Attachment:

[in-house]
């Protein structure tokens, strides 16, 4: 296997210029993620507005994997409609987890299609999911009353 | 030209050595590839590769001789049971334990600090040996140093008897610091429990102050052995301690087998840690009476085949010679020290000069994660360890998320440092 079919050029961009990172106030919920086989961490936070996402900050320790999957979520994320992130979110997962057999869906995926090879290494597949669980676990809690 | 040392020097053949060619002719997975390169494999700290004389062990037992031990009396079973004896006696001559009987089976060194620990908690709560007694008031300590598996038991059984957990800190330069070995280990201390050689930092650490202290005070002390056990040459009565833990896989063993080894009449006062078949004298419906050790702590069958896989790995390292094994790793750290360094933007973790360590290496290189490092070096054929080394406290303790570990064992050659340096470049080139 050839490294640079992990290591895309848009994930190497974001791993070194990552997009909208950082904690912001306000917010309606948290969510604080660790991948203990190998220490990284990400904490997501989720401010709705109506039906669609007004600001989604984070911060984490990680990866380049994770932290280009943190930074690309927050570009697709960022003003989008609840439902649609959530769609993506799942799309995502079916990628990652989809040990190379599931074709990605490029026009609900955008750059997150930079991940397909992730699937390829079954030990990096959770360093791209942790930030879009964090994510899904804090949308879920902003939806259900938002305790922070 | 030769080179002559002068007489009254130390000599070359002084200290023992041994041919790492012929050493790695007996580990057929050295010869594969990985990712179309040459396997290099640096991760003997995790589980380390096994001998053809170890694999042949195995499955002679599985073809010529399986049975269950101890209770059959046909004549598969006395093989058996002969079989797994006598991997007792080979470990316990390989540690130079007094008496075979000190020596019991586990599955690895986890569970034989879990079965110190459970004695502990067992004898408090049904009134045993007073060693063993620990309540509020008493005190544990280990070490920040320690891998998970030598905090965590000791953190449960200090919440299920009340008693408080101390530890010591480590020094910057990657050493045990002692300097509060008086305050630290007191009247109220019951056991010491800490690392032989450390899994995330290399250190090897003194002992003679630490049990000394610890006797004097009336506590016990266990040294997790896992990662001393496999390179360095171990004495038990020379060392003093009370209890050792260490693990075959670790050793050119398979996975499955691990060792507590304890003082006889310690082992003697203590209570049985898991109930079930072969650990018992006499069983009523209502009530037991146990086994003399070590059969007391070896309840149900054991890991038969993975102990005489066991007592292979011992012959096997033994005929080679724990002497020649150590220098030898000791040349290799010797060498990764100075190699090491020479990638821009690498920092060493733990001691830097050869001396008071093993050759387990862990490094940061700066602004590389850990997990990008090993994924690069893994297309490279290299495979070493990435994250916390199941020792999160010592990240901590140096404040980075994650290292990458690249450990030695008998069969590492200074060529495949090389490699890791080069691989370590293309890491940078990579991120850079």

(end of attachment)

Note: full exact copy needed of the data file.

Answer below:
[in-house]
């Protein structure tokens, strides 16, 4: 296997210029993620507005994997409609987890299609999911009353 | 030209050595590839590769001789049971334990600090040996140093008897610091429990102050052995301690087998840690009476085949010679020290000069994660360890998320440092 079919050029961009990172106030919920086989961490936070996402900050320790999957979520994320992130979110997962057999869906995926090879290494597949669980676990809690 | 040392020097053949060619002719997975390169494999700290004389062990037992031990009396079973004896006696001559009987089976060194620990908690709560007694008031300590598996038991059984957990800190330069070995280990201390050689930092650490202290005070002390056990040459009565833990896989063993080894009449006062078949004298419906050790702590069958896989790995390292094994790793750290360094933007973790360590290496290189490092070096054929080394406290303790570990064992050659340096470049080139 050839490294640079992990290591895309848009994930190497974001791993070194990552997009909208950082904690912001306000917010309606948290969510604080660790991948203990190998220490990284990400904490997501989720401010709705109506039906669609007004600001989604984070911060984490990680990866380049994770932290280009943190930074690309927050570009697709960022003003989008609840439902649609959530769609993506799942799309995502079916990628990652989809040990190379599931074709990605490029026009609900955008750059997150930079991940397909992730699937390829079954030990990096959770360093791209942790930030879009964090994510899904804090949308879920902003939806259900938002305790922070 | 030769080179002559002068007489009254130390000599070359002084200290023992041994041919790492012929050493790695007996580990057929050295010869594969990985990712179309040459396997290099640096991760003997995790589980380390096994001998053809170890694999042949195995499955002679599985073809010529399986049975269950101890209770059959046909004549598969006395093989058996002969079989797994006598991997007792080979470990316990390989540690130079007094008496075979000190020596019991586990599955690895986890569970034989879990079965110190459970004695502990067992004898408090049904009134045993007073060693063993620990309540509020008493005190544990280990070490920040320690891998998970030598905090965590000791953190449960200090919440299920009340008693408080101390530890010591480590020094910057990657050493045990002692300097509060008086305050630290007191009247109220019951056991010491800490690392032989450390899994995330290399250190090897003194002992003679630490049990000394610890006797004097009336506590016990266990040294997790896992990662001393496999390179360095171990004495038990020379060392003093009370209890050792260490693990075959670790050793050119398979996975499955691990060792507590304890003082006889310690082992003697203590209570049985898991109930079930072969650990018992006499069983009523209502009530037991146990086994003399070590059969007391070896309840149900054991890991038969993975102990005489066991007592292979011992012959096997033994005929080679724990002497020649150590220098030898000791040349290799010797060498990764100075190699090491020479990638821009690498920092060493733990001691830097050869001396008071093993050759387990862990490094940061700066602004590389850990997990990008090993994924690069893994297309490279290299495979070493990435994250916390199941020792999160010592990240901590140096404040980075994650290292990458690249450990030695008998069969590492200074060529495949090389490699890791080069691989370590293309890491940078990579991120850079």